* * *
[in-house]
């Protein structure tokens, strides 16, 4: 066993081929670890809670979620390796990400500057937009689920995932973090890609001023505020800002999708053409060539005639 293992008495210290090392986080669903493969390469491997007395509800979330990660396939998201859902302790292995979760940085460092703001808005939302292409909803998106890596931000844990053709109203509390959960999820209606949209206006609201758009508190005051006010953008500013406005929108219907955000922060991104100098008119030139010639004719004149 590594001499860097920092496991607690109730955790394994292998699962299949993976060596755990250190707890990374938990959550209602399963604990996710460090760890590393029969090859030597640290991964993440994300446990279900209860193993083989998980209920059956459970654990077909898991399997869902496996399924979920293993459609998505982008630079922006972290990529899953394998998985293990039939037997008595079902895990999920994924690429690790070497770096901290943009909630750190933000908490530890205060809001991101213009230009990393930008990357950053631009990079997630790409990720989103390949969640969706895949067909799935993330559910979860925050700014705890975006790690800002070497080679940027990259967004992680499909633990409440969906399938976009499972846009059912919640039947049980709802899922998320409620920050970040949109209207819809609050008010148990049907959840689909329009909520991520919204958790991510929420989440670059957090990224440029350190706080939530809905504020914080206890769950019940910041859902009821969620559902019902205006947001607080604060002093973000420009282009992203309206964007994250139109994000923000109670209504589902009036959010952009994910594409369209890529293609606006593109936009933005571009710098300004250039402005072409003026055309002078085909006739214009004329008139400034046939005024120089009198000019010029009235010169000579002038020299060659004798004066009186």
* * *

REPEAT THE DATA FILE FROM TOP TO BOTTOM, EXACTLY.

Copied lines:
[in-house]
């Protein structure tokens, strides 16, 4: 066993081929670890809670979620390796990400500057937009689920995932973090890609001023505020800002999708053409060539005639 293992008495210290090392986080669903493969390469491997007395509800979330990660396939998201859902302790292995979760940085460092703001808005939302292409909803998106890596931000844990053709109203509390959960999820209606949209206006609201758009508190005051006010953008500013406005929108219907955000922060991104100098008119030139010639004719004149 590594001499860097920092496991607690109730955790394994292998699962299949993976060596755990250190707890990374938990959550209602399963604990996710460090760890590393029969090859030597640290991964993440994300446990279900209860193993083989998980209920059956459970654990077909898991399997869902496996399924979920293993459609998505982008630079922006972290990529899953394998998985293990039939037997008595079902895990999920994924690429690790070497770096901290943009909630750190933000908490530890205060809001991101213009230009990393930008990357950053631009990079997630790409990720989103390949969640969706895949067909799935993330559910979860925050700014705890975006790690800002070497080679940027990259967004992680499909633990409440969906399938976009499972846009059912919640039947049980709802899922998320409620920050970040949109209207819809609050008010148990049907959840689909329009909520991520919204958790991510929420989440670059957090990224440029350190706080939530809905504020914080206890769950019940910041859902009821969620559902019902205006947001607080604060002093973000420009282009992203309206964007994250139109994000923000109670209504589902009036959010952009994910594409369209890529293609606006593109936009933005571009710098300004250039402005072409003026055309002078085909006739214009004329008139400034046939005024120089009198000019010029009235010169000579002038020299060659004798004066009186």